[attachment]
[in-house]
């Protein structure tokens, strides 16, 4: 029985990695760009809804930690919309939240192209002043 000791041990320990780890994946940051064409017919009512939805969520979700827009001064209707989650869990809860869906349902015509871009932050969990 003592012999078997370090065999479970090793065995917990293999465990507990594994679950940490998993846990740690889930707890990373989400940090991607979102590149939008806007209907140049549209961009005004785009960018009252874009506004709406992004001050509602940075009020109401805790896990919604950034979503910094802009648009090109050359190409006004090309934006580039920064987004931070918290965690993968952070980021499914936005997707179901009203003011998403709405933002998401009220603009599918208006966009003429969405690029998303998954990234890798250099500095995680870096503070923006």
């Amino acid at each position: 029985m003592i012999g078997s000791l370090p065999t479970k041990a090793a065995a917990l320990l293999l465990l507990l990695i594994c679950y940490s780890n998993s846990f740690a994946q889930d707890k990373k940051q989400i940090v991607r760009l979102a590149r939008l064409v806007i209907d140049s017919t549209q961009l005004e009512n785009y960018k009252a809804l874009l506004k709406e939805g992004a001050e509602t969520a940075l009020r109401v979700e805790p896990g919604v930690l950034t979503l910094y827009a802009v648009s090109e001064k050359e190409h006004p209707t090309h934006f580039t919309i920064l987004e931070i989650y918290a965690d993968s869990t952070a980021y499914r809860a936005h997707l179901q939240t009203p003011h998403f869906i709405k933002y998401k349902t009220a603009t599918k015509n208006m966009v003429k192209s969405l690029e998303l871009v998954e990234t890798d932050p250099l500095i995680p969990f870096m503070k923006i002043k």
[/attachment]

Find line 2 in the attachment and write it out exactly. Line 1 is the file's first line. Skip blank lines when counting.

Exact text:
């Protein structure tokens, strides 16, 4: 029985990695760009809804930690919309939240192209002043 000791041990320990780890994946940051064409017919009512939805969520979700827009001064209707989650869990809860869906349902015509871009932050969990 003592012999078997370090065999479970090793065995917990293999465990507990594994679950940490998993846990740690889930707890990373989400940090991607979102590149939008806007209907140049549209961009005004785009960018009252874009506004709406992004001050509602940075009020109401805790896990919604950034979503910094802009648009090109050359190409006004090309934006580039920064987004931070918290965690993968952070980021499914936005997707179901009203003011998403709405933002998401009220603009599918208006966009003429969405690029998303998954990234890798250099500095995680870096503070923006």